History of the American Muscle Car

What is a muscle car? The term was originally used in the early 60s to describe American cars with high horsepower engines. These cars were designed to go fast, and fast they did. As the American car manufacturers started competing in the horsepower race, there soon became many muscle cars from the big three American manufacturers. If this muscle car era had never happened, it would be interesting to see what our car culture would look like today. In this week’s blog, Farm Boy Garage will take you back in time to look at some of the history of these high horse machines.

The Beginning

There is much controversy over what was the original muscle car. Many claim the 1949 Oldsmobile Rocket 88 was the first. The Olds Rocket was the first time America saw a large V8 in a smaller bodied car. Oldsmobile took the engine from the larger Oldsmobile 98 and mated it with the smaller Oldsmobile 76 making the Rocket 88. This bad boy made a whopping 135 horsepower and dominated the 1950 Nascar season. In 1955 Chrysler introduced the 300-C. The 300 make 300 horsepower and was dubbed “America’s Most Powerful Car.” This was the start of something amazing!

Drag Racing

The popularity of high horsepower cars grew drastically in the early 1960s. American car manufacturers were planting big engines into smaller lightweight cars and muscle cars became part of the culture. It was the culture! You could buy factory-built cars that were specifically designed for quarter-mile drag racing straight from your local dealership. Every town across America was crawling with guys in these street machines and you if you asked around, you would soon find who had the baddest car in town.

The Peak

From the mid-1960s to 1970 the American muscle cars where king. The cars were getting bigger engines, making more power, and turning some very impressive quarter-mile times right from the dealership. Even though these muscle cars sold in relatively low production numbers, the American car manufacturers were seeing the publicity they were getting from these bad boy cars. The competition between the big three led to the horsepower war that peaked in the early 1970s. You had cars like the Chevrolet Chevelle with the 427 cubic inch V8 making 425 horsepower and running the quarter-mile in a little over 13 seconds.

The Oil Crisis

In the 1970s the muscle car segment took some nasty blows. The Clean Air Act and the 1973 oil crisis would bring the horsepower war to an unfortunate end. The Clean Air Act brought on the removal of lead from gasoline and octane rating were lowered to 91. Prior to that 100-octane fuel was common and that high-octane fuel is what most of these high compression V8’s needed to run properly. The 1973 oil crisis resulted in gasoline rationing and higher fuel prices. The high horsepower cars quickly became impractical and unaffordable for most folks to own. The American car manufactures quickly switched from making hot rods and were forced to focus on efforts to eliminate air pollution and emission control.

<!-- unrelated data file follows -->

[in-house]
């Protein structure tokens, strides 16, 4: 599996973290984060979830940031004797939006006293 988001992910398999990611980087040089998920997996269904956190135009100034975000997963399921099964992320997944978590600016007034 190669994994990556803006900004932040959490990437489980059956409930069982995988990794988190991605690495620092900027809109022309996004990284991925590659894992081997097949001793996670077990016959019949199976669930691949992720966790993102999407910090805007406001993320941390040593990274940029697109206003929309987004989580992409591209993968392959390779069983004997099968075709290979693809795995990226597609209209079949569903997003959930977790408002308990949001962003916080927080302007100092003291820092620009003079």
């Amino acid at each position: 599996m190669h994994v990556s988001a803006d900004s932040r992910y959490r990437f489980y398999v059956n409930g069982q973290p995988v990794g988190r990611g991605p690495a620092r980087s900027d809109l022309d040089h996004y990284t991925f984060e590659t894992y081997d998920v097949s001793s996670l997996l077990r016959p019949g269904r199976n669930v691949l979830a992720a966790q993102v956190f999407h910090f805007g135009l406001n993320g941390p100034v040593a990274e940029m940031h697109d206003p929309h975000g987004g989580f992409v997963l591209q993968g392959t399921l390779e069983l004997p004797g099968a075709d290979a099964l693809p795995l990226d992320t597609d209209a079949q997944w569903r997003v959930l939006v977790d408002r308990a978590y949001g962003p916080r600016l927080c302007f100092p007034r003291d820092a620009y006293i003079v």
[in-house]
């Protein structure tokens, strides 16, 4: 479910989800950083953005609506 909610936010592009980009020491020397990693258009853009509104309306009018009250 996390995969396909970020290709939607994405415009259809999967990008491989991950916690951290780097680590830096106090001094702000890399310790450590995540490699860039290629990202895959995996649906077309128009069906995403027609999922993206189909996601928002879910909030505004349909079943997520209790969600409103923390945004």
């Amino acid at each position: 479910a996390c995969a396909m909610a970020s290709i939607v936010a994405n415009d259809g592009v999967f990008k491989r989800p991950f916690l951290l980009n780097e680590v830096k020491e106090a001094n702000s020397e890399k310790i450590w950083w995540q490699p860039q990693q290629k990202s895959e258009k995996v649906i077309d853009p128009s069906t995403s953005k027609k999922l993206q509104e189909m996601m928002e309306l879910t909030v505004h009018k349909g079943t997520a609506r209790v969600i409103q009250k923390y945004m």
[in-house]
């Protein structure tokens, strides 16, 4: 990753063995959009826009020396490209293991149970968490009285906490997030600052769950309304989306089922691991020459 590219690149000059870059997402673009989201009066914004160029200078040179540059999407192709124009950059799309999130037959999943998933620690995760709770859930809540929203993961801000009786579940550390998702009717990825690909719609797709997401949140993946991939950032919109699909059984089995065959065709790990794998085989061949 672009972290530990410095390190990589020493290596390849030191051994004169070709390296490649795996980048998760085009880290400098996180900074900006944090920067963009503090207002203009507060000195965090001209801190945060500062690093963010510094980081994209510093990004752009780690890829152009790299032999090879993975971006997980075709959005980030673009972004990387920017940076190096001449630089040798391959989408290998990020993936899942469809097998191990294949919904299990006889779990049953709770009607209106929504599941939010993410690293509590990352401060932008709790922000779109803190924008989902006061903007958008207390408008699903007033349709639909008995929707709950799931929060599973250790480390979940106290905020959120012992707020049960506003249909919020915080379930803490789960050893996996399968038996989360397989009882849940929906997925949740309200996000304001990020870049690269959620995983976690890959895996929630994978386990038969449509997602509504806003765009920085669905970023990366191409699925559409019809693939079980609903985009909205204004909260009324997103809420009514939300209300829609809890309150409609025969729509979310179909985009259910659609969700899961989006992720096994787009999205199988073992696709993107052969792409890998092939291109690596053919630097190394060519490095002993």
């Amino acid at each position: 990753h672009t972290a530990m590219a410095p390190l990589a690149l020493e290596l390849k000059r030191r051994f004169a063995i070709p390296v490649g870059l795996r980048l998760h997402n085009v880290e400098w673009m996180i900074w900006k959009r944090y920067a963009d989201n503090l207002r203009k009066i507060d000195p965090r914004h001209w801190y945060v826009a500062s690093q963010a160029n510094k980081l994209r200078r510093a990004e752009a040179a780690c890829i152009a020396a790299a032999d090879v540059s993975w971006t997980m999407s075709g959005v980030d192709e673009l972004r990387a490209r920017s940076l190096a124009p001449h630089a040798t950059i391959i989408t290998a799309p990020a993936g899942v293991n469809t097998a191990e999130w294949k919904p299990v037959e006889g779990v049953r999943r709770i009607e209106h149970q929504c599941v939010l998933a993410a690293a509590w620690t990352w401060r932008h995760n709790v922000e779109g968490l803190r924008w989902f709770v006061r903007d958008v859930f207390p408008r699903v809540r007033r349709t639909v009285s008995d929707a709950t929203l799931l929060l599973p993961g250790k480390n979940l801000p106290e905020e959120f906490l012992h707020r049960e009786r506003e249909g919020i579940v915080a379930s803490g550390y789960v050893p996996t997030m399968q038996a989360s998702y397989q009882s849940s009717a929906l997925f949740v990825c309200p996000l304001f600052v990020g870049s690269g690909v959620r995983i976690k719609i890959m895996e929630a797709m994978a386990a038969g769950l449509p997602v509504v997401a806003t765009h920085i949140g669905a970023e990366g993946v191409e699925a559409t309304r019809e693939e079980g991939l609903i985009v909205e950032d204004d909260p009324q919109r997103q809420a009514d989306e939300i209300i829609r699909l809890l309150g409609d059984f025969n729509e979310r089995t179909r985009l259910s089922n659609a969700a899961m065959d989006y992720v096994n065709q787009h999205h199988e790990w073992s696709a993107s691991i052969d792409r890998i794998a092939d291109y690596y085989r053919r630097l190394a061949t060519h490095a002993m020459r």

The Comeback

In the early 1980s, we started to see signs of a resurgence of high-performance cars by the big three American car manufactures. Cars like the Ford Mustang and the Chevy Camaro were rolling out with some decent horsepower numbers, and by the mid-1980s performance took another jump with the addition of electronic fuel injection. It wasn’t back to the good old days just yet, but these cars were definitely a step in the right direction. From the early 1980s to the mid-2000s we didn’t see too many muscle cars break the 300-horsepower mark. In 2004 Pontiac reintroduced the GTO and reignited some competition between Ford and Dodge. The GTO, though not a super hit, made 350 horsepower. This seemed to be the start of another trend in the right direction for the muscle car.

Today’s Muscle Cars

Technology has brought us a long way and the cars of today are making some big numbers all while being economical. The big three all have cars on the market making some silly horsepower numbers. For example, the base SS Chevrolet Camaro makes well over 400 horsepower, and then we have cars like the Dodge Challenger Hellcat making over 700 horses right out of the box. While we prefer the raw muscle from the original muscle cars, we have definitely seen a comeback of the American muscle car!

We sure hope you enjoyed our overview of the history of the American muscle car. As you can see it has come full circle and we couldn’t be happier. Here at Farm Boy Garage, we eat and breath muscle cars. We are the premier restoration shop in the Midwest. If you have a classic muscle car that you are ready to get back on the road, we would love to help. We build custom classics for car enthusiast from around the world and your satisfaction is our number one goal. Check our website to see builds we have completed and to see all of our car restoration services.

Muscle Car & Classic Truck Restoration

Farm Boy Garage
10660 E. County Line Rd.
Des Moines, Iowa 50320
Phone: 515-528-8904
Cell: 515-333-1238

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